Research from Senior Railcard found that retirees eat out an average of three times a month. However, one in ten do so more than twice a week, and one in three people said that one of the first things they did when they retired was to go out for lunch with their friends.

Of course, just because retirees want to enjoy themselves, it doesn't mean they are happy to throw money away. The vast majority are keen to eat at lunchtimes, when a fixed lunch menu tends to be cheaper, and canny retirees are skilled at tracking down pensioner special offers too.

Figures from the Office for National Statistics show that on average nearly a fifth of the money spent by people aged 65-74 is on leisure. This includes everything from the cinema and theatre to golfing and gardening. They spent more on this than on food, energy bills and transport.

A report by Canada Life found that retirees are spending £4,279 a year on having fun - that’s more than £1,000 more than they spend on boring essentials, and is a 74% increase over the past ten years. It went on to predict that this trend was set to continue, and that pension freedoms would encourage people to spoil themselves a bit more in retirement

Pensioner property wealth is now over £850 billion, and all these family homes don’t look after themselves. The Senior Railcard survey put home renovations in the top 20 activities people got stuck into on retirement, and figures from ABTA found that almost a third of people who were considering raiding their pension pots under the new pension freedoms planned to spend the cash on their home. This seems like an eminently sensible investment - looking after what is undoubtedly their most valuable asset.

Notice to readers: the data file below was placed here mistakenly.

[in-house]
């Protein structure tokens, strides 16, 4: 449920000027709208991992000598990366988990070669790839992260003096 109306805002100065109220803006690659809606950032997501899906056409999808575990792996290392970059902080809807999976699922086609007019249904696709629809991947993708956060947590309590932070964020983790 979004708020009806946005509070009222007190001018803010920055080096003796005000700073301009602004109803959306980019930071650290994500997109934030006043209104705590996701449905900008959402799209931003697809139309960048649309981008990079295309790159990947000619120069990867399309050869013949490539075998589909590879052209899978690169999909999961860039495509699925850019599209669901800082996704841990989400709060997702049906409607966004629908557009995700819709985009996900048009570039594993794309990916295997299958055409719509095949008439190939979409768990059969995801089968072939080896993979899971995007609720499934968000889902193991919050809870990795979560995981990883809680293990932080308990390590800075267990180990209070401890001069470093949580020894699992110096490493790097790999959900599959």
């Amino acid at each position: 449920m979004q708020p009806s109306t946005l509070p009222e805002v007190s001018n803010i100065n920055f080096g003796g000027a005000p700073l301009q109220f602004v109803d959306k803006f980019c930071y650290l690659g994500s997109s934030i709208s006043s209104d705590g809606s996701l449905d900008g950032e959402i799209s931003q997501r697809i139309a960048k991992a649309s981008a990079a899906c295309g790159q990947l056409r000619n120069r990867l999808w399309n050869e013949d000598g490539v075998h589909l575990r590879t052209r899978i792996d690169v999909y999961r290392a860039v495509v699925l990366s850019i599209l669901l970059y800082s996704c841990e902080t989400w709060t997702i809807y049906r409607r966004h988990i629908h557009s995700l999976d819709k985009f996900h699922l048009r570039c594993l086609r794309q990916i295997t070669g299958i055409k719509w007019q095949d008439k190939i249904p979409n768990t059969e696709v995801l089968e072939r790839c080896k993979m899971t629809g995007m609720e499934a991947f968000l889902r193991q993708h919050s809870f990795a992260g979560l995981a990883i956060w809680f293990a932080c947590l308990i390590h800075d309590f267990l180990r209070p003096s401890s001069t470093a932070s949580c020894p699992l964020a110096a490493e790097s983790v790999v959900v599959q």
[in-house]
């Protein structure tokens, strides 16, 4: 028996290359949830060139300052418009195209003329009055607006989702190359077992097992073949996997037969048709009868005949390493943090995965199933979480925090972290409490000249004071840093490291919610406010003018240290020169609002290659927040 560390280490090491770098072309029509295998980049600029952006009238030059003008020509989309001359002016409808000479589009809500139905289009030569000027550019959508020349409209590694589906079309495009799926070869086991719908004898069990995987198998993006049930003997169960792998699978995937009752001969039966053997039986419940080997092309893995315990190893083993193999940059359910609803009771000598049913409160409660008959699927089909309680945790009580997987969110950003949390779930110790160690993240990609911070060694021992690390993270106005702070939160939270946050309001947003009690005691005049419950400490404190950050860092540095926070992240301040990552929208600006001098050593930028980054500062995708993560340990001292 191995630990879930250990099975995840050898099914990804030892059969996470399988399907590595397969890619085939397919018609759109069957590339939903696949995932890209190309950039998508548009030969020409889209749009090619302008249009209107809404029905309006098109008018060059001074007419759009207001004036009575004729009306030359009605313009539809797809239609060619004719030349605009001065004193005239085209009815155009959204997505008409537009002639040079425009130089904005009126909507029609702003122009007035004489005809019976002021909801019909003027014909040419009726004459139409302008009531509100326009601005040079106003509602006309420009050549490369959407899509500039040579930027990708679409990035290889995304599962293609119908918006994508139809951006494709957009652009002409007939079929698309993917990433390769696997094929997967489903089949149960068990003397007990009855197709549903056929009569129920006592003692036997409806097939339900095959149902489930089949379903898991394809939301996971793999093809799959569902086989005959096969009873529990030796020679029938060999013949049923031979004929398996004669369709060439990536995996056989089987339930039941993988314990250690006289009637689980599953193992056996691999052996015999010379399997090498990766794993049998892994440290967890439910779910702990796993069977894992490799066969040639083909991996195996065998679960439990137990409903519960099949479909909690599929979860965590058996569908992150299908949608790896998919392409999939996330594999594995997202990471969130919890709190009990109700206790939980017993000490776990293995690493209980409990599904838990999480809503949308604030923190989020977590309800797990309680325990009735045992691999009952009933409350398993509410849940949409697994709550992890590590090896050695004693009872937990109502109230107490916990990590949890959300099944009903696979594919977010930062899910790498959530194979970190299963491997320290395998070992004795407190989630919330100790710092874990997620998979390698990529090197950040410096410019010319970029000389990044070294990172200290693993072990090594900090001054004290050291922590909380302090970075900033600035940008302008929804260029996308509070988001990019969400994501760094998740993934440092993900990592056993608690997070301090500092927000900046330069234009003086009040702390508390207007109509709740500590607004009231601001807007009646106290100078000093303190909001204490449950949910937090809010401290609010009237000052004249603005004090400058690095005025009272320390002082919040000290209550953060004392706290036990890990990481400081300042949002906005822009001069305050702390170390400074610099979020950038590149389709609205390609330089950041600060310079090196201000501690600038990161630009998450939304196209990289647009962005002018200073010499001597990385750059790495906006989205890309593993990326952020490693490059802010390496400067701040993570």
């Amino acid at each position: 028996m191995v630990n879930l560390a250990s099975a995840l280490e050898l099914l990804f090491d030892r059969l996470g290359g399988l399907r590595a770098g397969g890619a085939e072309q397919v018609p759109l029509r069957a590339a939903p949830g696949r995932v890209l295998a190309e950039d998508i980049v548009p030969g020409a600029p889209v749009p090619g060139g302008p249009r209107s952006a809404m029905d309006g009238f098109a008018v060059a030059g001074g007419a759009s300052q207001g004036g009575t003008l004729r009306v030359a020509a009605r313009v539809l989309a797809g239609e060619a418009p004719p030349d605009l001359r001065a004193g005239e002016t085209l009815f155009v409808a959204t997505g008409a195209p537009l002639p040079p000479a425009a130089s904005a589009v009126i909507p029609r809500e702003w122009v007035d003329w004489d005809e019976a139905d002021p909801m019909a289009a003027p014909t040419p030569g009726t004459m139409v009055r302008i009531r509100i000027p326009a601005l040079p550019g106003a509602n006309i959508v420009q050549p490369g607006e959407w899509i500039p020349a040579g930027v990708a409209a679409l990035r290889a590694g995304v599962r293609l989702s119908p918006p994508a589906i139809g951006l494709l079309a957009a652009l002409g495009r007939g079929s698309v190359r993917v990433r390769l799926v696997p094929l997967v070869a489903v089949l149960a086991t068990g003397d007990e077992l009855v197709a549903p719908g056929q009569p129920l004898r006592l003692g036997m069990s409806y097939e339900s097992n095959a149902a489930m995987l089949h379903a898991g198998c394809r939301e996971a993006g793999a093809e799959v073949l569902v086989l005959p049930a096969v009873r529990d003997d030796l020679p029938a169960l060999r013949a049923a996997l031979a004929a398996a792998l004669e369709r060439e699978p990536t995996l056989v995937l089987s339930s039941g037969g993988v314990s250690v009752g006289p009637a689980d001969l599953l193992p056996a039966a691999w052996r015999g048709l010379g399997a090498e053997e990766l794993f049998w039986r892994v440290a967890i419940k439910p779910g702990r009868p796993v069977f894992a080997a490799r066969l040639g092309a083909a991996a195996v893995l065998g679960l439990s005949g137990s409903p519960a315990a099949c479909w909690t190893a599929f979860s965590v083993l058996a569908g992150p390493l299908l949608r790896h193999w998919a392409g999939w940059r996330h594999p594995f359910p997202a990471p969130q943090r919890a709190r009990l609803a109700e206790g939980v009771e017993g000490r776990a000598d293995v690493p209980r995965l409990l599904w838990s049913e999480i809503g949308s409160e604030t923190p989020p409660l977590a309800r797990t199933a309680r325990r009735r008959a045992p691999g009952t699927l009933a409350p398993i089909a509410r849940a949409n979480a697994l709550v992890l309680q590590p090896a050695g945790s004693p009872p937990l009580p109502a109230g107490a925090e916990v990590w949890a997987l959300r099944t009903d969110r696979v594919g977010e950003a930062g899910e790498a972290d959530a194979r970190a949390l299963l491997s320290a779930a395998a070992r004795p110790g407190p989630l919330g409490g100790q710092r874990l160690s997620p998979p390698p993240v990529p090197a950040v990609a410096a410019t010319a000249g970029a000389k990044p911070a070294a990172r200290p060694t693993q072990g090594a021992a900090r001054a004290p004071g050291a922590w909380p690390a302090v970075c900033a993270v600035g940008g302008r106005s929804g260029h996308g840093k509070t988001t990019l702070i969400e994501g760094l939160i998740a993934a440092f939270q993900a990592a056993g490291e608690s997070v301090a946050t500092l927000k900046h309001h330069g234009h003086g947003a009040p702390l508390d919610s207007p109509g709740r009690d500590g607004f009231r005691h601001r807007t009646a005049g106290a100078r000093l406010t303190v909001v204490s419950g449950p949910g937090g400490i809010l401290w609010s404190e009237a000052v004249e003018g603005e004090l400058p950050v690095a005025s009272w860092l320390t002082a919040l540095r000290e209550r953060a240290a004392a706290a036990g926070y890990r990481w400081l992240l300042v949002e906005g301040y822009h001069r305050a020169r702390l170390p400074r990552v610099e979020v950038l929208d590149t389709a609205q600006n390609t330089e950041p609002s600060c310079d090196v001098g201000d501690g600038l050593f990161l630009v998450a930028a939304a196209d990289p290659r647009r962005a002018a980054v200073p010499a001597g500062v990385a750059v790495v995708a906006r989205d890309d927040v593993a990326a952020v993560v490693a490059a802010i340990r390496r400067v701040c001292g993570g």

Unsurprisingly, while some pensioners are very well off indeed, others are struggling with debt. Figures from Key Retirement found that the average retiree has £34,000 of debt.

Most of this is mortgage borrowing - in many cases driven up by the number of people who unwittingly signed up to an interest-only mortgage. However, credit cards, overdrafts, and loans are also common. It’s why so many pensioners have used pension freedoms to access enough cash to pay their debts.

The day to day basics are swallowing up their fair share of pensioner cash too. On average, people aged 65-74 spend a third of their weekly income on essentials like food and bills - which is hardly living the high life.
The bank of gran and grandad has become an increasingly vital source of cash for families. According to Key Retirement, of those who release equity from their property, 21% of them use the cash to treat their children and grandchildren. This includes an average of £33,350 to help children get onto the property ladder, £6,000 to buy them a new car, £11,000 on family weddings, and £24,780 giving grandchildren a helping hand.

While retirees are quite rightly spending what they need to enjoy retirement, they are hardly all throwing caution to the wind, buying flash cars and spending the kids' inheritance.

Most expect to have something left over to pass onto their family after their death. Some 69% expect to leave property in their wills, and 75% expect to leave cash - according to - because while baby boomers know how to have fun - they also know how to save for the future.